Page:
The Indian rape trick | mumbai | Hindustan Times
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The Indian rape trick

mumbai Updated: Nov 22, 2009 00:57 IST
Sylvester da Cunha

For many years, I understood rape to be a kind of oilseed, like mustard, til or soya. I had of course heard of the Rape of Good Hope and was familiar with “As you sow, so shall you rape.”

Of late though, the R-word has acquired a dark new meaning with guys leaping out of bushes onto hapless maidens. Gangs perform gang-rape and film-stars perform off-camera roles with maids. “Enough already,” cry women everywhere. “We're not taking this lying down. Oops!”

They've begun examining various forms of self-defence. A pepper gun squirts out the black spice normally associated with bacon and eggs. It’s guaranteed to affect the nasty fellow’s viewpoint. Mace is another handy spray that incapacitates membranes and things (ugh!). The tazer (affectionately called the stun gun) shoots out 50,000 electric volts to induce second thoughts about Romeos’ evening plans. The disadvantage with all these gizmos is that they are expensive, and need constant vigilance to ensure that the kids don’t get their hands on them.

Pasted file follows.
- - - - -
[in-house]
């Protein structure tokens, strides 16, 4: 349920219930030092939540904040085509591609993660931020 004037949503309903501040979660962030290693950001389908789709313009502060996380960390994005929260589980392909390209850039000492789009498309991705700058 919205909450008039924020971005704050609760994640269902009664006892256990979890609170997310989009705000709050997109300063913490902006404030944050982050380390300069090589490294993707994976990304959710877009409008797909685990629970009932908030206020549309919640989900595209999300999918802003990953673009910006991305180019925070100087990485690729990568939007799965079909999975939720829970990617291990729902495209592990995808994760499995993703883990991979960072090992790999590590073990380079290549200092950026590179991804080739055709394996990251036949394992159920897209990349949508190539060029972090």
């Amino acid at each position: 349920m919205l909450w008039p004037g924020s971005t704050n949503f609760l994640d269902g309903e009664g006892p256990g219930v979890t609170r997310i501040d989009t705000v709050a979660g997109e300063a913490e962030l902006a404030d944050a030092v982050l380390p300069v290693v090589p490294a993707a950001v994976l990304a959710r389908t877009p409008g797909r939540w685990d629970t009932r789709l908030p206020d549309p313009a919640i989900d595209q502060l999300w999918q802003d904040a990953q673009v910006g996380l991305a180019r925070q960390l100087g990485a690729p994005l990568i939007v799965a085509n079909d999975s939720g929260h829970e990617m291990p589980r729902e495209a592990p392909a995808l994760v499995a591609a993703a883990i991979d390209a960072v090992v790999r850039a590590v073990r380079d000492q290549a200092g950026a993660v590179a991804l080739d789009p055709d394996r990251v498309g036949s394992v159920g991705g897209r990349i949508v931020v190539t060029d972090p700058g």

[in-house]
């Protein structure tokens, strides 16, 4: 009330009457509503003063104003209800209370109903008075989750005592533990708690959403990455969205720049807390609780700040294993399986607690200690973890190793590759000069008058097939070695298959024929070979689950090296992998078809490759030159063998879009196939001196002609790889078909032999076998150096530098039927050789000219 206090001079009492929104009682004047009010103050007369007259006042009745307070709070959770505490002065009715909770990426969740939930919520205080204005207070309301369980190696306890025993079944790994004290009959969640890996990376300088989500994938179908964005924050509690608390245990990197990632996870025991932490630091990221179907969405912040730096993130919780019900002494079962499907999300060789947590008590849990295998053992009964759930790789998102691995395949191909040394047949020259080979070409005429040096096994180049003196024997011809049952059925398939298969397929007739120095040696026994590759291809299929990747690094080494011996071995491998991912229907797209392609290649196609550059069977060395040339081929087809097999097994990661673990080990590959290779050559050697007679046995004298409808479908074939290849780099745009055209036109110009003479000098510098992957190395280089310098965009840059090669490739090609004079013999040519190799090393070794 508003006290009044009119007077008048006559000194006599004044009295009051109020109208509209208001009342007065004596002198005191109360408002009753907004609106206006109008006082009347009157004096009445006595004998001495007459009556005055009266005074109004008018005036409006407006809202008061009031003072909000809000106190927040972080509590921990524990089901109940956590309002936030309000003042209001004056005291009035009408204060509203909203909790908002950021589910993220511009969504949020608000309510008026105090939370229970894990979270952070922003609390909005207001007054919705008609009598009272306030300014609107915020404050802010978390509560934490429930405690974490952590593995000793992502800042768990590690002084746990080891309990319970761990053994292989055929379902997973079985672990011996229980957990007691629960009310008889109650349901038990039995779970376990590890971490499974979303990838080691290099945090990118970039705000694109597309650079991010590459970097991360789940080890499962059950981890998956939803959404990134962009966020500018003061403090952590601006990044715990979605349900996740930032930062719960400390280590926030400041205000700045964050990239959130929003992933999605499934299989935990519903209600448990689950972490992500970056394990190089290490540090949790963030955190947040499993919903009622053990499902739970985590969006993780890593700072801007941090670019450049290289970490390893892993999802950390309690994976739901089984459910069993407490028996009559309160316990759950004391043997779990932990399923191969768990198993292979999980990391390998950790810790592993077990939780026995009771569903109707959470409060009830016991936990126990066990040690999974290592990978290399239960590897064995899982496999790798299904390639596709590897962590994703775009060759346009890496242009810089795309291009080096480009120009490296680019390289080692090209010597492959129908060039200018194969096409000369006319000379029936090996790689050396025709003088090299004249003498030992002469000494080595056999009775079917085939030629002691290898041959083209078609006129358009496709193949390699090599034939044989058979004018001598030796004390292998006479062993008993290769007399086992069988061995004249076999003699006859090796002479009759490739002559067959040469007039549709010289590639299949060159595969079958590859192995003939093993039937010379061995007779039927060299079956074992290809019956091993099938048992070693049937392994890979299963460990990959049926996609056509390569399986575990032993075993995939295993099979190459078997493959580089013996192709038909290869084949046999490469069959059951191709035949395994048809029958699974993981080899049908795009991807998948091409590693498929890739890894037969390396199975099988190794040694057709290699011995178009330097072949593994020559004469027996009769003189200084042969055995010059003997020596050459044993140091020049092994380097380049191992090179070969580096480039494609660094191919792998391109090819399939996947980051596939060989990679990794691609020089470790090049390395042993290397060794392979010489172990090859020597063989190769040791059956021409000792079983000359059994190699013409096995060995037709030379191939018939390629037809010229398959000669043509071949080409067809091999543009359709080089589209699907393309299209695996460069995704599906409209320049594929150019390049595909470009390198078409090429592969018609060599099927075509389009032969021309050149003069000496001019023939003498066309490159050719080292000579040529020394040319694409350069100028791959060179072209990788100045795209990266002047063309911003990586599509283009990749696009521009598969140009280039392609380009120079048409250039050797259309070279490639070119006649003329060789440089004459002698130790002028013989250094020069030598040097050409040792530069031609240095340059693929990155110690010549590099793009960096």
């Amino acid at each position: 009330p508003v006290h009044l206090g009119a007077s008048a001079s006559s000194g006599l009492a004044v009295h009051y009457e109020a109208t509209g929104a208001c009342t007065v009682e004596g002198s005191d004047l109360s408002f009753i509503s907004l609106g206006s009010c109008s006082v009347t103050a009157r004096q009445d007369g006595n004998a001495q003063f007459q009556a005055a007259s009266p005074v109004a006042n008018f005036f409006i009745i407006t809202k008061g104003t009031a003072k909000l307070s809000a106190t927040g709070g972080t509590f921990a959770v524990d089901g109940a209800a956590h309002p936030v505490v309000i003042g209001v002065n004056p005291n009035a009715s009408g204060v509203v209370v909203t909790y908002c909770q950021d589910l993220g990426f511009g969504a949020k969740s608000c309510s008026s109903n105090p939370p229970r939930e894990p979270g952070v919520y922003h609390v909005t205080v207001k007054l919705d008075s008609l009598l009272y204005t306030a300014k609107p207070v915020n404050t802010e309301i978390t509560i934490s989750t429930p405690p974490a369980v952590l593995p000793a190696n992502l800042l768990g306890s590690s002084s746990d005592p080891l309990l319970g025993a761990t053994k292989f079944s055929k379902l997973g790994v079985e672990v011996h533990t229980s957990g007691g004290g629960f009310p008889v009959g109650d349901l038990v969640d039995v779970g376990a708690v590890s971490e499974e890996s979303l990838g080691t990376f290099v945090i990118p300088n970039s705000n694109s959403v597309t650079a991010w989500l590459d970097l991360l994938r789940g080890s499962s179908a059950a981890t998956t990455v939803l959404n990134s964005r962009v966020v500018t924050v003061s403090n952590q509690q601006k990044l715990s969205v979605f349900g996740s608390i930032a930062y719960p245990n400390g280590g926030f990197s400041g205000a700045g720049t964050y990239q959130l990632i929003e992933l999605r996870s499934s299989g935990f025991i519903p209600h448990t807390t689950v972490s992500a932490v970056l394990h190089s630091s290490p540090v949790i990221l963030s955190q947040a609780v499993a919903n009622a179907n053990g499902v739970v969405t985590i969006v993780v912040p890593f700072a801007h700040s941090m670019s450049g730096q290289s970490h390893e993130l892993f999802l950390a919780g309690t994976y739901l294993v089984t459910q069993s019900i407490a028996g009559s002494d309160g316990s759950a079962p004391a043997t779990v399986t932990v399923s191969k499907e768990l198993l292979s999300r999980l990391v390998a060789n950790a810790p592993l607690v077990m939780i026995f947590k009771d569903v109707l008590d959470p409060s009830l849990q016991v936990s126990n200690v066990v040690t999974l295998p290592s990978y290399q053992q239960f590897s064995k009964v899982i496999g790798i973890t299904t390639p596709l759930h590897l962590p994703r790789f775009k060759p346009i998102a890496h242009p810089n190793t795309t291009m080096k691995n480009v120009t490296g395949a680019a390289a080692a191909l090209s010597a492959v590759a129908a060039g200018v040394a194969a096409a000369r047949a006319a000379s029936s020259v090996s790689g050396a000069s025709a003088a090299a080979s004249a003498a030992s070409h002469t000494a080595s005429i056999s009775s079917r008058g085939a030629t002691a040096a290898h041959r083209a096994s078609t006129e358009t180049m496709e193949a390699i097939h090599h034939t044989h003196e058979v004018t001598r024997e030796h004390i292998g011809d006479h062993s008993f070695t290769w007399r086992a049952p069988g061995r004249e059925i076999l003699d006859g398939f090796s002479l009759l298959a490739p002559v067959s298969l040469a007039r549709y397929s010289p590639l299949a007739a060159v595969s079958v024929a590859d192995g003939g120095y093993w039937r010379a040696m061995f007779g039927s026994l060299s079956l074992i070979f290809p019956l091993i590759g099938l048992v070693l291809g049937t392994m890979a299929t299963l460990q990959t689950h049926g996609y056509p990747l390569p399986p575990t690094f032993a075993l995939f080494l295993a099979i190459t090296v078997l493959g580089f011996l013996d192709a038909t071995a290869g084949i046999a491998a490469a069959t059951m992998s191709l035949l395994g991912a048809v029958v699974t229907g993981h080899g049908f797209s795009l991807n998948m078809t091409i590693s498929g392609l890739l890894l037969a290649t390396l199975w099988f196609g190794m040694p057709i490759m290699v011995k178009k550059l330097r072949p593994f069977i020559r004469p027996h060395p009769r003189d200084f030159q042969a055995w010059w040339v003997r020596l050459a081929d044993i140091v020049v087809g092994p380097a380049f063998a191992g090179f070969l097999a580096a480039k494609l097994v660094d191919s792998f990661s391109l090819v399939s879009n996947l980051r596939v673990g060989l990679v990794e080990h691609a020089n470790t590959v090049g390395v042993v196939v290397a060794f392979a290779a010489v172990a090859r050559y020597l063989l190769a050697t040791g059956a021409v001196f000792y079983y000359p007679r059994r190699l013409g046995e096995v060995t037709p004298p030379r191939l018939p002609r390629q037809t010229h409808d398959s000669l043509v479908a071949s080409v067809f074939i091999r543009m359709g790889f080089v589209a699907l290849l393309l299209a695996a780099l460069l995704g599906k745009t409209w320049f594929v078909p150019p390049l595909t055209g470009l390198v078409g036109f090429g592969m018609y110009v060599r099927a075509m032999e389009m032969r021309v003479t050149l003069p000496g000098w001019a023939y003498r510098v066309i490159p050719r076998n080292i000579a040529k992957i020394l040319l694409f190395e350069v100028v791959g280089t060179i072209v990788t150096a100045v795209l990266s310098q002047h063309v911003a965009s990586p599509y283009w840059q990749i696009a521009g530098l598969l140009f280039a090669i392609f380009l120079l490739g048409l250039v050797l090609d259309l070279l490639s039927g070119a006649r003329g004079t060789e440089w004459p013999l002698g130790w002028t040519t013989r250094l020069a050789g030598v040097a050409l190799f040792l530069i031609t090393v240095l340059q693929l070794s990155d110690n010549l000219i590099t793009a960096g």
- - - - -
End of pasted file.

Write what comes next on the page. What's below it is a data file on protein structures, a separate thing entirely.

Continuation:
Asian unarmed combat includes judo, karate and cuss-words in ancient Korean. But these techniques require hard practice and long hours away from the kitchen.

A new fast-spreading protective technique is ‘salsa’, in which the lady invites the marauder to dance. Men are lousy dancers, and he will soon trip over his two left feet. She then imparts a hooked knee to his rear and, in time to the music, leaves with a triumphant cha-cha-cha.

Yet another defensive strategy is the burkha. Advan-tage: a girl won’t have to worry that her lipstick doesn’t match her evening gown. Disadvantage: It presents problems when a lady wishes to blow her nose.

Apologists for sex crimes blame women for dressing provocatively. Fed up, women are seriously contemplating dropping clothes altogether. This may initially create stampedes and traffic jams, but things will soon settle down since males will also be required to appear ‘au naturel’. The makings of a good idea here; how much eve-teasing do we hear of in a nudist colony? The only catch is that men may refuse to parade down Marine Drive looking the way God created them, ashamed of the way things turned out. Besides, a seamless society will upset powerful interest groups like the fashion industry, textile corporations, export cartels and — oh dear — Bollywood. Says a renowned film director, “Titillation is better than totalitation.”

And finally, where’d be the fun if a lady can’t catch a gent stealing an admiring glance at her plunging neckline? Face it. We enjoy sexual promise, even if it can’t be fulfilled.

Sylvester da Cunha is one of India's pioneering admen whose agency creates the widely-loved Amul ads